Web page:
How Shakespeare Highlights the Tragic Waste of Young Life in Act 5, Scene 3 of Romeo and Juliet

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How Shakespeare Highlights the Tragic Waste of Young Life in Act 5, Scene 3 of Romeo and Juliet

The play “Romeo and Juliet” was written in the 1590’s by William

Shakespeare. He based his ideas and play from folk stories made

popular in Italy and France and also from Arthur Brooks’ poem, “The

Tragicall Historye of Romeus and Juliet” which was written in 1562,

way before Shakespeare’s version was produced.

Romeo and Juliet” was one of Shakespeare’s earlier tragedies, so it

could have possibly been an experiment before he wrote “Macbeth” for

example.

It is a piteous play which examines the devastating effects of

prejudice. The two powerful families, the Montagues and the Capulets,

have been feuding with each other for years. The reason for this

however is unknown. In the prologue it is said,

“From ancient grudge break to new mutiny.”

This shows the dispute has been going on for years. It is a big shock

to the couple, Romeo and Juliet, when they first meet as they are

supposed to be prejudiced against each other. Just because Juliet is a

Capulet, Romeo believed he should hate her.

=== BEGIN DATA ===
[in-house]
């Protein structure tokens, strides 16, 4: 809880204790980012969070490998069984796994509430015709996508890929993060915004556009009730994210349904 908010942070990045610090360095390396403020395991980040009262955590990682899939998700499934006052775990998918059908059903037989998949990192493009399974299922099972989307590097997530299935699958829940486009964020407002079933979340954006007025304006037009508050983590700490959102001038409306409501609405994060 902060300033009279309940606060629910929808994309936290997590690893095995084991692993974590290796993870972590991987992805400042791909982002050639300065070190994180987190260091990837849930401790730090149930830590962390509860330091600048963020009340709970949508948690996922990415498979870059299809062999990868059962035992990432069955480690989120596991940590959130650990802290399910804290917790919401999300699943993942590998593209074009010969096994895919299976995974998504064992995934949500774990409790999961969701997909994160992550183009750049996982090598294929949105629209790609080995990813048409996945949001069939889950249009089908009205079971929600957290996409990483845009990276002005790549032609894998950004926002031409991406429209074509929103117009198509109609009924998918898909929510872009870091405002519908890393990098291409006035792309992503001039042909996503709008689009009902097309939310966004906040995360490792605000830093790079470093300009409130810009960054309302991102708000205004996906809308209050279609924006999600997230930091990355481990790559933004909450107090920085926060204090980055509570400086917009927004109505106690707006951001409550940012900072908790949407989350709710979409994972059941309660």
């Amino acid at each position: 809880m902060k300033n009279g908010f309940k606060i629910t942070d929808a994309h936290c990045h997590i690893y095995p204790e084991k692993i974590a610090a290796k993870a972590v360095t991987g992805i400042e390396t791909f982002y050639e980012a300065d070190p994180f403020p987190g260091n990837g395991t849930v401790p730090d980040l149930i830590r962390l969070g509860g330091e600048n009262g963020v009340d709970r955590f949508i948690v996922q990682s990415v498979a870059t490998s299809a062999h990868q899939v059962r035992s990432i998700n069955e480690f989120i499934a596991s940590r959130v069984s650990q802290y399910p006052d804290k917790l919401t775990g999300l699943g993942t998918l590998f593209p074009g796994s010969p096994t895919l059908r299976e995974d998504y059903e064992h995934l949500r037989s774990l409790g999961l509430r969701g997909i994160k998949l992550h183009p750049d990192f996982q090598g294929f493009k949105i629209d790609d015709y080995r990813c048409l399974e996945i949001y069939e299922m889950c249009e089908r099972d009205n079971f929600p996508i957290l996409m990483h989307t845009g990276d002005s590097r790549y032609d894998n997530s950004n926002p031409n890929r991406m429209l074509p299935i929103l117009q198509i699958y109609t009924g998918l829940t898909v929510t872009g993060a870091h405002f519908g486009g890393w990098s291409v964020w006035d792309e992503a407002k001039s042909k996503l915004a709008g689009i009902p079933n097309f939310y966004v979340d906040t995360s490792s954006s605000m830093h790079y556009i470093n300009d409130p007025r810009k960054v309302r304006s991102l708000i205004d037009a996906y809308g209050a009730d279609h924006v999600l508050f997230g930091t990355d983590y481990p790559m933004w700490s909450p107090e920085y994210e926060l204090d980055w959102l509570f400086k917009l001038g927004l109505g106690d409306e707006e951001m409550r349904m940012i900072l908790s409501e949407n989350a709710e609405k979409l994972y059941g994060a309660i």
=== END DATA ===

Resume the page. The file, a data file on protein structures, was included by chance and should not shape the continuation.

“Romeo and Juliet” also displays a lot of violence. The fact that the

two families can not even tolerate each other leads to a lot of

violence. The fighting and violence in this play is usually the

consequence of the power and strength of young love. For example the

fight between Mercutio and Tybalt happened because Romeo did not want

to fight a Capulet due to his love for Juliet. This led to the fight

between Romeo and Tybalt. The shows that the influence of love can be

very powerful.

Shakespeare’s intention in writing “Romeo and Juliet” wa...

... middle of paper ...

... have stopped the family feud and the

fighting if he had been stricter.

“Capulet, Montague?

See what a scourage is laid upon your hate,

That heaven finds means to kill your joys with love!

And I for winking at your biscords too

Have lost a brace of kinsmen. All are punished.”

This quote explains how the feuding between the two families has

affected the outcome of the play. If the feuding had not started, the

couple would have been together in the open so there would have been

no need for the deaths.

Prince ends the play by saying,

“For never was a story of more woe

Than this of Juliet and her Romeo.”

This rhyming couplet ends the play as it finishes off the whole story.

Shakespeare often ended his plays with a rhyming couplet to finish off

the play with a final impact and conclusion.

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